Great photography is about depth of feeling, not depth of field. – Peter Adams
While this quote is certainly true, a shallow depth of field certainly helps to isolate a subject and the isolation causes a portion or even the greater part of the photo to be out of focus. Without this absence of focus the photo will not convey what you are trying to convey.
↓In the the photo underneath the out of focus portion actually fights with the in focus part for attention. Wanting an interesting photo and searching for the right composure in my opinion is part of the depth of feeling↓
↓A shallow depth of field certainly helps those pink edges of the leaf to be more visible but me lying flat on the ground which is at a 50 degree angle and the stones boring into me is probably depth of feeling (well I felt the stones anyway…)↓
↓By using a deeper depth of field and focusing on the tiger the wires between this beautiful creature and the potential lunch on the other side of the lens almost vanishes!
And sometimes you try a deep depth of focus for the crisp photo you want but due to the circumstances the photo turns out altogether different though better what you intended. The out of focus but artistic appearance of this photo is due to sub zero temperature and high humidity causing the camera not to function properly, in fact this was the last photo I was able to take that morning. Me getting up in sub-zero temperatures may be described as depth of feeling despite the fact that I couldn’t feel my fingers after a while. See more of these photos in a Study in Ice and Snow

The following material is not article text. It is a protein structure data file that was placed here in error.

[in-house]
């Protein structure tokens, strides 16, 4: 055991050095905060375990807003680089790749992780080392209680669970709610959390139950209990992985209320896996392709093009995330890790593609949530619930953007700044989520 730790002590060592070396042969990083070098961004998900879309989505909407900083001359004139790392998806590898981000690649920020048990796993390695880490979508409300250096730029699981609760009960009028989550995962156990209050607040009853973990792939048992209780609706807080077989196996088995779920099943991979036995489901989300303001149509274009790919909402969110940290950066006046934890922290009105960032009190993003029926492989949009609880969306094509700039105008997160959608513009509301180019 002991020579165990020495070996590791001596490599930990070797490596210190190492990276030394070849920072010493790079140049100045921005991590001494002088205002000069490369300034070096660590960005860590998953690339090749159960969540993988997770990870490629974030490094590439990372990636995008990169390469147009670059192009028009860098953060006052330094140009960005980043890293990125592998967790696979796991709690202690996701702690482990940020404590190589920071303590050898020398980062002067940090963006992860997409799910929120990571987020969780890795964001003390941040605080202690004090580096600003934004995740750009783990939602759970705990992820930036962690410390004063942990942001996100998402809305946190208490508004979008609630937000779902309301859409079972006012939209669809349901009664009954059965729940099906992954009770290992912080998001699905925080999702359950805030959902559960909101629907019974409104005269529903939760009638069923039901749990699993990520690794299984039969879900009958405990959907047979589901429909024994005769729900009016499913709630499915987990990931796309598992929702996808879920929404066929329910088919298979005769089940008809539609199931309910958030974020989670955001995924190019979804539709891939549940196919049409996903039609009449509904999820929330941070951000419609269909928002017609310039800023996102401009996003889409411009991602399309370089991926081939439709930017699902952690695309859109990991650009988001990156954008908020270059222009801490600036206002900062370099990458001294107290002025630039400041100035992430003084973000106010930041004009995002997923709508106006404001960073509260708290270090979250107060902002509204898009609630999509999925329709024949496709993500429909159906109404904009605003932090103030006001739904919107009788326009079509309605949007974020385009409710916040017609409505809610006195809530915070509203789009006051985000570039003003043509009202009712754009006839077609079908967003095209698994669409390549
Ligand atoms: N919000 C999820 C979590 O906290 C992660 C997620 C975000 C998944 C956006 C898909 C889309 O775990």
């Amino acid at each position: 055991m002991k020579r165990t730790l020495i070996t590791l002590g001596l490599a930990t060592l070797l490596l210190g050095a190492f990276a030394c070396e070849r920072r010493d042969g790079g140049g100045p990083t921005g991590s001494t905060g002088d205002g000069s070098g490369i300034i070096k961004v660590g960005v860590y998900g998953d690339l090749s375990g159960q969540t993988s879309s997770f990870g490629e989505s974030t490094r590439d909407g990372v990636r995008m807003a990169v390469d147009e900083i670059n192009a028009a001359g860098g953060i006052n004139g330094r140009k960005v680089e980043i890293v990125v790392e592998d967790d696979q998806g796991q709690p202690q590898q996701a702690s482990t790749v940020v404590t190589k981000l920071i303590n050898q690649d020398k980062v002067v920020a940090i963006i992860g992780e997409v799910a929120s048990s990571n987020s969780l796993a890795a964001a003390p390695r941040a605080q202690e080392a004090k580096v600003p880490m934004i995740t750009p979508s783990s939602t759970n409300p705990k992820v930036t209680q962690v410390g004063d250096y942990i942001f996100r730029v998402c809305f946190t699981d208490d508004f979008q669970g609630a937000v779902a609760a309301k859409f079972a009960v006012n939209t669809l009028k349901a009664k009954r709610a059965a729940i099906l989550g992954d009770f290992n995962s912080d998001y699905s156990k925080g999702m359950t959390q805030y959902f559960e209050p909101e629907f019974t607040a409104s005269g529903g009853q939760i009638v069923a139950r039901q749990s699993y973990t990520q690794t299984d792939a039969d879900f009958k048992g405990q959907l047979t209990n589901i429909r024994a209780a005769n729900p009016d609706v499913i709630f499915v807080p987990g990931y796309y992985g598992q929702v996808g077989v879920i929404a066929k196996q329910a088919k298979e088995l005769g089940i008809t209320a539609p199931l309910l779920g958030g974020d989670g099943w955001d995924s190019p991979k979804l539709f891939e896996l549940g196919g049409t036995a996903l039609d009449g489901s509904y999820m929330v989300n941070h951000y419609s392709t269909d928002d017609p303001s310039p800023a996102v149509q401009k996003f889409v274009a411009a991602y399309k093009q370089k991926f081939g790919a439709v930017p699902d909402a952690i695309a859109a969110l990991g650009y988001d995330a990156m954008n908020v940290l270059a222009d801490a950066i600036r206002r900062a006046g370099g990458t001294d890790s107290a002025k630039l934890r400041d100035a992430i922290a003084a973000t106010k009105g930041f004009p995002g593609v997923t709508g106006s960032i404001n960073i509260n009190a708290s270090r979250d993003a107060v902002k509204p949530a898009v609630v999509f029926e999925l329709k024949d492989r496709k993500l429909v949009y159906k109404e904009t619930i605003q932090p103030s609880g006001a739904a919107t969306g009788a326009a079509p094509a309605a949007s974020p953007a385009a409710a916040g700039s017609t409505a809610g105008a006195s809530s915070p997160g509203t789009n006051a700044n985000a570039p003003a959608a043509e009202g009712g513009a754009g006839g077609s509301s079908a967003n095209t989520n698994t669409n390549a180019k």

In life it does happen that despite our efforts or in the absence of our efforts, things turn out better than it could logically be expected to turn out. I believe that is called Grace.